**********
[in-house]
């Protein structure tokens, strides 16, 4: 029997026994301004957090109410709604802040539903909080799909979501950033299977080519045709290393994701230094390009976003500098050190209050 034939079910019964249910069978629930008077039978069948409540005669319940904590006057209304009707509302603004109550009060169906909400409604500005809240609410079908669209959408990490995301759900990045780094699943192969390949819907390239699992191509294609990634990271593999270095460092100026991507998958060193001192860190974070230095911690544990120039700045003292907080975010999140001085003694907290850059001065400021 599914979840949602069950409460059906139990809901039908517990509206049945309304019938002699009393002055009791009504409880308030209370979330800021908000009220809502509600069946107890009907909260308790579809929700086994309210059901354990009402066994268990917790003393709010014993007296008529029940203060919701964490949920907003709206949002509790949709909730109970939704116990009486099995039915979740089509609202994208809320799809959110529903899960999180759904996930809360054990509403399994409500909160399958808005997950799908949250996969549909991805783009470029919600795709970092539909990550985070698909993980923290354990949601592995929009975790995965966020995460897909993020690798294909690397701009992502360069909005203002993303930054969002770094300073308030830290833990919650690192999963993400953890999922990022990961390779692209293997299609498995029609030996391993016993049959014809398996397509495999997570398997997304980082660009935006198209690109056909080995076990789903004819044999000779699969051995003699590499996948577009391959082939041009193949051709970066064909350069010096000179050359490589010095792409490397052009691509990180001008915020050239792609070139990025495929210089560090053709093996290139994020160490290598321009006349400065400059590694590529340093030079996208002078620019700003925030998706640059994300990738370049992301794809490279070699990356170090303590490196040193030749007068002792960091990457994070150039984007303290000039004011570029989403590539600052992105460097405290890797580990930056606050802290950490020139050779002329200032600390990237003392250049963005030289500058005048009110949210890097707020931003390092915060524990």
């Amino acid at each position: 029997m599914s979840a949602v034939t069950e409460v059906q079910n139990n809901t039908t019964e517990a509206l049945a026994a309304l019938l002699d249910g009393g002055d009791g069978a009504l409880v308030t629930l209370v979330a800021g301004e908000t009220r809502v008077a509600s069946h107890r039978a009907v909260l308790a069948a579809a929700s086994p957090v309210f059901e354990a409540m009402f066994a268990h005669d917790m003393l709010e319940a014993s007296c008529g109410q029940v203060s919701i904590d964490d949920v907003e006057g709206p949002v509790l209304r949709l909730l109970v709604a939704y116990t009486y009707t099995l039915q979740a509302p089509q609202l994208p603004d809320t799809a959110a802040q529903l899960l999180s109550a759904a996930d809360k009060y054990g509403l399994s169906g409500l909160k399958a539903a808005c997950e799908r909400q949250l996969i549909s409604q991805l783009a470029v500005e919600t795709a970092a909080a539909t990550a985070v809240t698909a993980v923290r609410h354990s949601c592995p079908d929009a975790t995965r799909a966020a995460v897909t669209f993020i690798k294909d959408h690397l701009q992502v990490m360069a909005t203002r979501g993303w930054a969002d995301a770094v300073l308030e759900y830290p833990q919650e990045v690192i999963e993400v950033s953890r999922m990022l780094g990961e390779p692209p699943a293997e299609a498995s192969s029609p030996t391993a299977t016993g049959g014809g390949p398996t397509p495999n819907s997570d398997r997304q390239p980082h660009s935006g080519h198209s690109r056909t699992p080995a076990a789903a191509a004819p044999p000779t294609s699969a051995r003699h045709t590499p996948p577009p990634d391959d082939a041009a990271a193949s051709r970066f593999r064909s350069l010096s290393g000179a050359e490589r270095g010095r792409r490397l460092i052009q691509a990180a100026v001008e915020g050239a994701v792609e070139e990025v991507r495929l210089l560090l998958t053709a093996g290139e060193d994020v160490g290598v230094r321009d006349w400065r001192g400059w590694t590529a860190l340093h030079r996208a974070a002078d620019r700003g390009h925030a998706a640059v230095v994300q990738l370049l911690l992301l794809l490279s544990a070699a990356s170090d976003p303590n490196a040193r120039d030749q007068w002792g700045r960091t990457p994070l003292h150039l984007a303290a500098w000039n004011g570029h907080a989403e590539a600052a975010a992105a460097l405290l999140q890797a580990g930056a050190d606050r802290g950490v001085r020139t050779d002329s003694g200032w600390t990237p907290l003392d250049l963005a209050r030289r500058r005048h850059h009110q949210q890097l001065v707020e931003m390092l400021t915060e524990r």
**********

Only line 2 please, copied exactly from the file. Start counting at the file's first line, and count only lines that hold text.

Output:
């Protein structure tokens, strides 16, 4: 029997026994301004957090109410709604802040539903909080799909979501950033299977080519045709290393994701230094390009976003500098050190209050 034939079910019964249910069978629930008077039978069948409540005669319940904590006057209304009707509302603004109550009060169906909400409604500005809240609410079908669209959408990490995301759900990045780094699943192969390949819907390239699992191509294609990634990271593999270095460092100026991507998958060193001192860190974070230095911690544990120039700045003292907080975010999140001085003694907290850059001065400021 599914979840949602069950409460059906139990809901039908517990509206049945309304019938002699009393002055009791009504409880308030209370979330800021908000009220809502509600069946107890009907909260308790579809929700086994309210059901354990009402066994268990917790003393709010014993007296008529029940203060919701964490949920907003709206949002509790949709909730109970939704116990009486099995039915979740089509609202994208809320799809959110529903899960999180759904996930809360054990509403399994409500909160399958808005997950799908949250996969549909991805783009470029919600795709970092539909990550985070698909993980923290354990949601592995929009975790995965966020995460897909993020690798294909690397701009992502360069909005203002993303930054969002770094300073308030830290833990919650690192999963993400953890999922990022990961390779692209293997299609498995029609030996391993016993049959014809398996397509495999997570398997997304980082660009935006198209690109056909080995076990789903004819044999000779699969051995003699590499996948577009391959082939041009193949051709970066064909350069010096000179050359490589010095792409490397052009691509990180001008915020050239792609070139990025495929210089560090053709093996290139994020160490290598321009006349400065400059590694590529340093030079996208002078620019700003925030998706640059994300990738370049992301794809490279070699990356170090303590490196040193030749007068002792960091990457994070150039984007303290000039004011570029989403590539600052992105460097405290890797580990930056606050802290950490020139050779002329200032600390990237003392250049963005030289500058005048009110949210890097707020931003390092915060524990």